Poor CD4+ T Cell Immunogenicity Limits Humoral Immunity to P. falciparum Transmission-Blocking Candidate Pfs25 in Humans.
Zaric M., Marini A., Nielsen CM., Gupta G., Mekhaiel D., Pham TP., Elias SC., Taylor IJ., de Graaf H., Payne RO., Li Y., Silk SE., Williams C., Hill AVS., Long CA., Miura K., Biswas S.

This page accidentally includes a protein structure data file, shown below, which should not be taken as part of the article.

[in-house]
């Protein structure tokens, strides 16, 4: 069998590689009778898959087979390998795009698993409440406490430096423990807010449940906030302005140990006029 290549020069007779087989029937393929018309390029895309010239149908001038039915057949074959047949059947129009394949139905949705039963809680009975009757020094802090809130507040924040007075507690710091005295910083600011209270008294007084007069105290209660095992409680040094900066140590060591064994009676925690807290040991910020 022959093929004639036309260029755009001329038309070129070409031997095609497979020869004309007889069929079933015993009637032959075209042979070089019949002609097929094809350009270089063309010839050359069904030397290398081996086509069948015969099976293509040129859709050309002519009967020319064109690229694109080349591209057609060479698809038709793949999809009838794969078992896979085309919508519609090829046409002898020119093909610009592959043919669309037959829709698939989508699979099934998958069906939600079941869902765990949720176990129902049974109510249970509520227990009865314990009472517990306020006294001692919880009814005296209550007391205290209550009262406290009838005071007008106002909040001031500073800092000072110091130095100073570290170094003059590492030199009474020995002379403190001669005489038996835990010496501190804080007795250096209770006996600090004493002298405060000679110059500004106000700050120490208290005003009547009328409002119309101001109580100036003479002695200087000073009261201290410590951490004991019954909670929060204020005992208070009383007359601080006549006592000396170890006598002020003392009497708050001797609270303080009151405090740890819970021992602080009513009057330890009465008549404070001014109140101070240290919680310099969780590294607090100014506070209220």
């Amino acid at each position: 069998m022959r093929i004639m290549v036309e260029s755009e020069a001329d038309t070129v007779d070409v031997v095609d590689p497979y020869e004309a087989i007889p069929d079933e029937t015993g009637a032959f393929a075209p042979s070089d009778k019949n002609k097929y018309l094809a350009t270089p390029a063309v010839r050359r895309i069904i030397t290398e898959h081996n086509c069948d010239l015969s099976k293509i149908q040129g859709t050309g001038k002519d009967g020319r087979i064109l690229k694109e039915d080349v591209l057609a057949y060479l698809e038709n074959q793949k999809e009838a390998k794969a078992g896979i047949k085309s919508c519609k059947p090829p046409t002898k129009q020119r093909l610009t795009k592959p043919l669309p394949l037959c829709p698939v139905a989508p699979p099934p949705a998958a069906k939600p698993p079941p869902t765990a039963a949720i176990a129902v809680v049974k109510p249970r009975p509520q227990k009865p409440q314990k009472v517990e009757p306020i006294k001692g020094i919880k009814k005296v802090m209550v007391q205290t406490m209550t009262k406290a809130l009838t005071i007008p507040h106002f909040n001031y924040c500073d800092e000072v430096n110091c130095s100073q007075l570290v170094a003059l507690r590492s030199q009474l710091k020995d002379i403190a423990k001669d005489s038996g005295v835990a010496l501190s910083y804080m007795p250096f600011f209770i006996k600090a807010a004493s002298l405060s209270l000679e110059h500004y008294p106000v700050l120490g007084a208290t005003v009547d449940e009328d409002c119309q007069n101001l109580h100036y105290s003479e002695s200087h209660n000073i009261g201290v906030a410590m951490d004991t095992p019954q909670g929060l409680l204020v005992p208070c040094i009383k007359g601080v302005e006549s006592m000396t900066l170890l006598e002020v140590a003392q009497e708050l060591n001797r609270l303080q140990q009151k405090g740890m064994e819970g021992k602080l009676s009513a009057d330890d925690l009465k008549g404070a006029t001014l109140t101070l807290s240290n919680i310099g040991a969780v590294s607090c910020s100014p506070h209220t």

Plasmodium falciparum transmission-blocking vaccines (TBVs) targeting the Pfs25 antigen have shown promise in mice but the same efficacy has never been achieved in humans. We have previously published pre-clinical data related to a TBV candidate Pfs25-IMX313 encoded in viral vectors which was very promising and hence progressed to human clinical trials. The results from the clinical trial of this vaccine were very modest. Here we unravel why, contrary to mice, this vaccine has failed to induce robust antibody (Ab) titres in humans to elicit transmission-blocking activity. We examined Pfs25-specific B cell and T follicular helper (Tfh) cell responses in mice and humans after vaccination with Pfs25-IMX313 encoded by replication-deficient chimpanzee adenovirus serotype 63 (ChAd63) and the attenuated orthopoxvirus modified vaccinia virus Ankara (MVA) delivered in the heterologous prime-boost regimen via intramuscular route. We found that after vaccination, the Pfs25-IMX313 was immunologically suboptimal in humans compared to mice in terms of serum Ab production and antigen-specific B, CD4+ and Tfh cell responses. We identified that the key determinant for the poor anti-Pfs25 Ab formation in humans was the lack of CD4+ T cell recognition of Pfs25-IMX313 derived peptide epitopes. This is supported by correlations established between the ratio of proliferated antigen-specific CD4+/Tfh-like T cells, CXCL13 sera levels, and the corresponding numbers of circulating Pfs25-specific memory B cells, that consequently reflected on antigen-specific IgG sera levels. These correlations can inform the design of next-generation Pfs25-based vaccines for robust and durable blocking of malaria transmission.